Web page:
"""
for x in values:
for y in values:
for z in values:
r = feq(lhs(x, y, z), rhs(x, y, z))
if not r:
print "x y z lhs(x, y, z) rhs(x, y, z)"
print x, y, z, lhs(x, y, z), rhs(x, y, z)
assert False

from math import floor, pi
from cmath import sqrt, exp, log
I = 1j

# Test the various identities
test_zero1(lambda x: sqrt(x**2), lambda x: (-1)**floor((pi-2*arg(x))/(2*pi))*x)
test_zero1(lambda x: sqrt(exp(x)), lambda x: (-1)**floor((pi-x.imag)/(2*pi))*exp(x/2))
test_zero1(lambda x: log(exp(x)), lambda x: x+2*pi*I*floor((pi-x.imag)/(2*pi)))
test_zero1(lambda x: log(abs(exp(x))), lambda x: x.real)
test_zero1(lambda z: z, lambda z: abs(z)*exp(I*arg(z)))
test_zero1(lambda z: arg(exp(z)), lambda z: z.imag + 2*pi*floor((pi-z.imag)/(2*pi)))
test_zero1(lambda z: sqrt(z).conjugate(), lambda z: (-1)**floor((arg(z)+pi)/(2*pi))*sqrt(z.conjugate()))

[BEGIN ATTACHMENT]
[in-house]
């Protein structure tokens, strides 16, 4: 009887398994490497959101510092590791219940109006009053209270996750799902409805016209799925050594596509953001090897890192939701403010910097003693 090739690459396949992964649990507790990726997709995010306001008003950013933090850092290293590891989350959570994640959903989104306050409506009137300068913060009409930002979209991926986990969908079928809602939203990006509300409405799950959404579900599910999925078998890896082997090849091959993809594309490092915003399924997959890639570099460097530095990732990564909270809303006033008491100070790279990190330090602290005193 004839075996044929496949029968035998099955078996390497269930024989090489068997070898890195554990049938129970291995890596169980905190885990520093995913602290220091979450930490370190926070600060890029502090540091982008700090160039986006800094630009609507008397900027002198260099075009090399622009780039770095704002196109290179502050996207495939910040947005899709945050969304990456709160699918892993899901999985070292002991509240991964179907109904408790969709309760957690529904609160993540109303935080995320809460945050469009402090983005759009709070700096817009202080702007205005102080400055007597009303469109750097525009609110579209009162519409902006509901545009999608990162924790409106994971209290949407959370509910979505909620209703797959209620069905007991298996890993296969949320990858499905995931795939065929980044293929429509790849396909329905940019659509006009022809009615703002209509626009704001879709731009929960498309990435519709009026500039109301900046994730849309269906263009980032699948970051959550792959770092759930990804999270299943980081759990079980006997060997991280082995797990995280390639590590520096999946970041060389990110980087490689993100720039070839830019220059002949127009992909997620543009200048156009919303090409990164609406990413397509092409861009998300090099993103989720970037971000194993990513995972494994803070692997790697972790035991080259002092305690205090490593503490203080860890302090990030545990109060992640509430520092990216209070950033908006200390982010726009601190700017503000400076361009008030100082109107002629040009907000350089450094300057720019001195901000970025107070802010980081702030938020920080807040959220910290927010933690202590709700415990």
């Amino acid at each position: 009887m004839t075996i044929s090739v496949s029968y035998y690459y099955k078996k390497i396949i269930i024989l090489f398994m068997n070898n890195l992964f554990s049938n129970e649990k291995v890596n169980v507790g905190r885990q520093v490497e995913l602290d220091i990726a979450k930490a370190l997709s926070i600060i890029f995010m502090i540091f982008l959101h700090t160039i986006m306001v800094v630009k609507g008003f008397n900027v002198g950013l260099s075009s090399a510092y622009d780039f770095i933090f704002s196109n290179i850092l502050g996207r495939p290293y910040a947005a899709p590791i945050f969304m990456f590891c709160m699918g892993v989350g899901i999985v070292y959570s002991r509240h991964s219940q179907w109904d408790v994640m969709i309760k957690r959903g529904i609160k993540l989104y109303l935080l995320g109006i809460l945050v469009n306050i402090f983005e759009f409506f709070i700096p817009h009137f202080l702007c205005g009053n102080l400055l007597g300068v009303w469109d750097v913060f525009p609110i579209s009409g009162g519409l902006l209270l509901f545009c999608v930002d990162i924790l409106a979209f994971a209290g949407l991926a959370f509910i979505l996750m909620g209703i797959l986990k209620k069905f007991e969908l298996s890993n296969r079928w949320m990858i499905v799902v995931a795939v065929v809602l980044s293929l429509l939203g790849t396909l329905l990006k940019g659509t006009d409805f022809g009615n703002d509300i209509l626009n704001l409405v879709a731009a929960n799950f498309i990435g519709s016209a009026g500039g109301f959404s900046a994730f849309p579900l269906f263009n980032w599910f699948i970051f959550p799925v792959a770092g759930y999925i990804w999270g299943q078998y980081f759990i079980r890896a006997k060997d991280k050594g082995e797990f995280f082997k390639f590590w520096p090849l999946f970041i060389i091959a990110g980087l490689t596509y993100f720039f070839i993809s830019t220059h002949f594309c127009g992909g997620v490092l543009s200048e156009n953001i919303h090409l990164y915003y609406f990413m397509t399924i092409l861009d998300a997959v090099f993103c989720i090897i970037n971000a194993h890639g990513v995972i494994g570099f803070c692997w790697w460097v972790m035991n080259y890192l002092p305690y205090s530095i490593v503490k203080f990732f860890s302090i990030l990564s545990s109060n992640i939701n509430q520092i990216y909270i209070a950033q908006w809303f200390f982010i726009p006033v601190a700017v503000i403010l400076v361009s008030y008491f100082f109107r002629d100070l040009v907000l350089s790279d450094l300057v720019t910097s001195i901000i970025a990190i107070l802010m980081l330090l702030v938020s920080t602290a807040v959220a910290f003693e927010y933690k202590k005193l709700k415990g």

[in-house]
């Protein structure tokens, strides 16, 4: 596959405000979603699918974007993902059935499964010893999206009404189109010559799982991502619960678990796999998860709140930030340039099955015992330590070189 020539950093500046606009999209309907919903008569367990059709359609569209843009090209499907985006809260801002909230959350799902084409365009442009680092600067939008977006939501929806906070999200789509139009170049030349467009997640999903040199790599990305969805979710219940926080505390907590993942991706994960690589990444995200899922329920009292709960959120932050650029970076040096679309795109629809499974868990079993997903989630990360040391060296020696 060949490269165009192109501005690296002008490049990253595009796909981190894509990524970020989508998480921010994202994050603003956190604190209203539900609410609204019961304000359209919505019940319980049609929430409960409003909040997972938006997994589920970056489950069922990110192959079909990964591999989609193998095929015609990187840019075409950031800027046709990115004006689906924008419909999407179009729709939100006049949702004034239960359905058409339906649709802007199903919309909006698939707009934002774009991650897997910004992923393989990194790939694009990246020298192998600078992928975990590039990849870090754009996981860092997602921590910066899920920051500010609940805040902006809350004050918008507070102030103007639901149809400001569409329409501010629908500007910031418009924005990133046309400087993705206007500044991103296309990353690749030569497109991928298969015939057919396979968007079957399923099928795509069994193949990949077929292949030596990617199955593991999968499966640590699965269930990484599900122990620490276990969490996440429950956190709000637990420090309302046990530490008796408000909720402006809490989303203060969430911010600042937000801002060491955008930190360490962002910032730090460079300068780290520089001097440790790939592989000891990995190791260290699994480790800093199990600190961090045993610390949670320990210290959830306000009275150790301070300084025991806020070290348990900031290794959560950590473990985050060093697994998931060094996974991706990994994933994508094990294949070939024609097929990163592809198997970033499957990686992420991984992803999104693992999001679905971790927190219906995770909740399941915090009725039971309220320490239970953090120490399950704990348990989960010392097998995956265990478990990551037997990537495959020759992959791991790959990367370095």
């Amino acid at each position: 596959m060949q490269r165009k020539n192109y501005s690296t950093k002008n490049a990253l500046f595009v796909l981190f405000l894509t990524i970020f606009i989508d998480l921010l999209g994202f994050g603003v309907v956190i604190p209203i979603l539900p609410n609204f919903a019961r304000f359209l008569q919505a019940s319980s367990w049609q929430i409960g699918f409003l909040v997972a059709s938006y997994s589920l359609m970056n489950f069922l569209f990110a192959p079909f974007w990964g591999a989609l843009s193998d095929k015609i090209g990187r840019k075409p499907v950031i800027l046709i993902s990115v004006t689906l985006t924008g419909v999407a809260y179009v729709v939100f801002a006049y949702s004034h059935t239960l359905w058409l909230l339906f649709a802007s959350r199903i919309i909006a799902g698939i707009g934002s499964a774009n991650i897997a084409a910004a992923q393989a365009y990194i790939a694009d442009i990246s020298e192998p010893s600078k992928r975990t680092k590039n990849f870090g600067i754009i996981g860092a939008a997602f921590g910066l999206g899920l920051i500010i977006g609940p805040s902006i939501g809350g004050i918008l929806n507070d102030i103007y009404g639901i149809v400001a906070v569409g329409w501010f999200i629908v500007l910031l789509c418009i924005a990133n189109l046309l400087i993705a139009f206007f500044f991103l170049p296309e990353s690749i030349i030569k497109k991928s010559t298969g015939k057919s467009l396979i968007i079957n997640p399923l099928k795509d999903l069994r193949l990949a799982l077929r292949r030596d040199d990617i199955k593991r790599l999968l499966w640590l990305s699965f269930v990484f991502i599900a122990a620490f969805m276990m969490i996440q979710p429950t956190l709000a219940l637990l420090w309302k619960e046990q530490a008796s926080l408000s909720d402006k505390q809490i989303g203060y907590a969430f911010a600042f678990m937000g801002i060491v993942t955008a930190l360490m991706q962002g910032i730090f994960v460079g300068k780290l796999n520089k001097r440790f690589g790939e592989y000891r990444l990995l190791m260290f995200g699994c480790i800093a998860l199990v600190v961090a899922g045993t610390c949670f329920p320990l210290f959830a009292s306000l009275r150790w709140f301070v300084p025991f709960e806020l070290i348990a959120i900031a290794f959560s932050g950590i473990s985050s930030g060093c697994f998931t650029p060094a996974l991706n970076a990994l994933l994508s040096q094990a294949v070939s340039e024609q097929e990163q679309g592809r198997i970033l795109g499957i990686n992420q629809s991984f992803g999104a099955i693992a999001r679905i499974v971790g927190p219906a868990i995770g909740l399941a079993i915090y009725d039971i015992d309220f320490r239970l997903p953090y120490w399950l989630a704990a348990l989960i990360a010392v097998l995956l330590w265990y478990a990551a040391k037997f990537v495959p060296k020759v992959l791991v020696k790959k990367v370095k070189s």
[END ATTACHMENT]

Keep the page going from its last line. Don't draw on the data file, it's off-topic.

test_zero1(lambda z: arg(z.conjugate()), lambda z: -arg(z) + 2*pi*floor((arg(z)+pi)/(2*pi)))

test_zero2(lambda a,b: exp(a)**b, lambda a,b: exp(a*b)*exp(2*pi*I*b*floor((pi-a.imag)/(2*pi))))
test_zero2(lambda x,a: log(x**a), lambda x,a: a*log(x)+2*pi*I*floor((pi-(a*log(x)).imag)/(2*pi)))
test_zero2(lambda a,b: log(a*b), lambda a,b: log(a)+log(b)+2*pi*I*floor((pi-arg(a)-arg(b))/(2*pi)))
test_zero2(lambda a,b: arg(a*b), lambda a,b: arg(a)+arg(b)+2*pi*floor((pi-arg(a)-arg(b))/(2*pi)))

test_zero3(lambda x,a,b: (x**a)**b, lambda x,a,b: x**(a*b)*exp(2*pi*I*b*floor((pi-(a*log(x)).imag)/(2*pi))))
test_zero3(lambda x,y,a: (x*y)**a, lambda x,y,a: (x**a)*(y**a)*exp(2*pi*I*a*floor((pi-arg(x)-arg(y))/(2*pi))))

def arg(x):
"""
The argument function.
"""
from cmath import log
return log(x).imag

def generate_values():
"""
Create values to test the function at.
"""
from math import sin, cos, pi